Best Keto Yeast Burger Buns you can bake! We decided to turn this challenge into an exclamation! The goal of creating low carb burger buns that are soft, strong, bread-like, and yet chewy to the taste is definitely a challenge. We have tried so many different types of Keto substitute baked goods. There is a lot to like with each of them. Some are quick-and-easy recipes, like our quick-and-easy English Muffin, or our quick-and-easy Microwave Taco Shells.
Some require a bit more work and center on almond flour or coconut flour, either alone or in combination. Our Keto Almond Flour Tortillas have been a real hit with our readers. We make them all the time. Our Cheesy Garlic Bread and Cheddar Bay Biscuits are cheese based alternatives to the bread quandary. And, let’s not forget the Chaffle! We have a whole Chaffle Recipe Category for these tasty gems.
Joanie has spent a lot of time in our kitchen experimenting with different wheat-flour substitutes. We have a pantry full of them. A number of things have become clear. It is difficult to obtain that wheat-flour style rise without yeast. Another fact that became clear – gluten is important for a chewy texture. Joanie searched her cupboard for these components – gluten, yeast, and a flour substitute. She tried almond flour, coconut flour, and chia seeds for fiber, but the combination she used for these keto buns works the best.
Let’s address the “elephant in the room” right away. Yes, there is honey in her recipe! The yeast needs some type of sugar to feed on, to “bloom,” and that will produce the desired rise. However, using natural organic honey, and only 2 teaspoons will not dramatically increase the carb count. Joanie likes honey as it will have more health benefits than the refined sugars. She also uses Allulose in the recipe to keep the carbs down. It is a plant-based sugar that provides sweetness without the carbs. It doesn’t crystallize and it leaves no after taste. We use Allulose a lot. In fact, it is a key sugar substitute in our simple-syrup recipe for cocktails. You will need more Allulose than sugar, since it is not a one-to-one substitute. You can substitute Monk Fruit in a lesser amount (see recipe).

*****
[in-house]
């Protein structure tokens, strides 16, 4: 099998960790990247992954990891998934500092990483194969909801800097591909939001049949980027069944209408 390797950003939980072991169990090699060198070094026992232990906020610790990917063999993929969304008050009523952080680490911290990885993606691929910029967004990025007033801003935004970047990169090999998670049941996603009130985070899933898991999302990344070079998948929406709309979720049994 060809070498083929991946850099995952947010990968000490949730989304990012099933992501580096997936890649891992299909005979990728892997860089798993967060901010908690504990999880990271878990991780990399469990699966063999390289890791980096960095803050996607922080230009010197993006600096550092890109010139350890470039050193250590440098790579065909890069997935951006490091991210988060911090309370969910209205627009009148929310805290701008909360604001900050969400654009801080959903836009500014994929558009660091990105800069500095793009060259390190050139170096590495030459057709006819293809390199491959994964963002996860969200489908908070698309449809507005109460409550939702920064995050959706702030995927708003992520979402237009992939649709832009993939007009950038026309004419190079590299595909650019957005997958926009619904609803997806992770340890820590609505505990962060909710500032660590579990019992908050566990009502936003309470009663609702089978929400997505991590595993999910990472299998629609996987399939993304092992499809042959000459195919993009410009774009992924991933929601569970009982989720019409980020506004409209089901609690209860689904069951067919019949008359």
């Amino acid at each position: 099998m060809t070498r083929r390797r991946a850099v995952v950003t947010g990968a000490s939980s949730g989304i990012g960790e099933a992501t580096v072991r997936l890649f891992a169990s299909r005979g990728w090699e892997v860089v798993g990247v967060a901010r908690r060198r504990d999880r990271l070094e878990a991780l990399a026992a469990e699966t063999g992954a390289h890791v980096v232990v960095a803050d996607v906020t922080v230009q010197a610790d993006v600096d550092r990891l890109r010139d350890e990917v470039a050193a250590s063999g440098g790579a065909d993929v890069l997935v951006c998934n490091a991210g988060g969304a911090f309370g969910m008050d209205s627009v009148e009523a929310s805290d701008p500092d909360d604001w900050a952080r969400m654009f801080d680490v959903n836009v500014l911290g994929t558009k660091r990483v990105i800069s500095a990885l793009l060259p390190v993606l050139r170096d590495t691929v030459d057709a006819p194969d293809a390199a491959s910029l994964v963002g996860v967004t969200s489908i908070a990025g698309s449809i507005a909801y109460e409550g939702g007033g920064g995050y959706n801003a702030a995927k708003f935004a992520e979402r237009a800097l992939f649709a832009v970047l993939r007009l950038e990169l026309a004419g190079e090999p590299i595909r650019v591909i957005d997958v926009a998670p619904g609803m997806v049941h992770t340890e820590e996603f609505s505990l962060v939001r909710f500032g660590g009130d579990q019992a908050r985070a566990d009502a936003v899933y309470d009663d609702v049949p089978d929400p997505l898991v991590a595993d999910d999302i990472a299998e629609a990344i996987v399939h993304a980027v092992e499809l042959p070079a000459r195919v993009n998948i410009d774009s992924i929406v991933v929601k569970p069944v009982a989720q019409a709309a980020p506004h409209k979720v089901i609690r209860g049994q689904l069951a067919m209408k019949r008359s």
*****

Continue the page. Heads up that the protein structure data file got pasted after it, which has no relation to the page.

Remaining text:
As I noted above, Joanie tried a number of flour alternatives for this recipe. Our vegetarian friends suggested Lupin Flour. Lupin flour is gluten free, so to achieve a chewy bun Joanie added vital gluten. For a while, we used to always turn to Psyllium Husk for fiber. It does have an impact on digestion, though, so for this recipe Joanie chose the fiber obtained from Oat Fiber. Like Lupin it reacts well in many recipes as a wheat-flour substitute, but will absorb more moisture. We use this same combination for making pizza crust. Lupin is also a good thickener for making a roux for gravy and in soups.
Lupin is much finer than almond or coconut flour. We have used it as the dredge for our Chicken and Mushrooms in a Garlic Wine Sauce recipe. We have been using Lupin flour for 3 years. It is almost like enriched wheat flour. Sometimes it is referred to as a “miracle flour” since it is vegetable based and low in carbs. You can find our recipe ingredients and order them by clicking the Amazon Product Ads below.
For this recipe to work, two tips are of utmost importance. First, following the directions is extremely important. If the temperature is too high you will kill the yeast. Maybe our Arizona water is hotter then we think, but if the temperature is above 110, it kills the yeast. We microwave the water and test the temperature with a thermometer. Second, following the prescribed times is needed for success. This will require patience, since the recipe calls for resting and proofing time. Follow the instructions closely and stick to the script! Once you have mastered the technique and your buns are perfect, you can experiment.
Our final tip is to use your stand mixer and its dough hook. For years we have turned to our dough hook for making any dough that requires kneading. It is the perfect tool for making dough for bread. If you do not own a Kitchen Aid Stand Mixer, now is the time to complete your kitchen. They last forever! Lastly, we suggest being patient once your buns are cooling. You will be tempted to cut them open, but wait at least 15 minutes until they cool.
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Best Low Carb Yeast Burger Buns – Light and Airy Buns Made with Yeast and Gluten
Best Keto Yeast Burger Buns are so light and chewy, just like old-fashioned wheat-based burger buns. They contain yeast and are perfect for sandwiches or that grilled burger! Top them with Everything but the bagel seasoning before baking and enjoy that garlic flavor in every bite! In fact, we have also used a tablespoon of this seasoning in the dry ingredients for even more taste.
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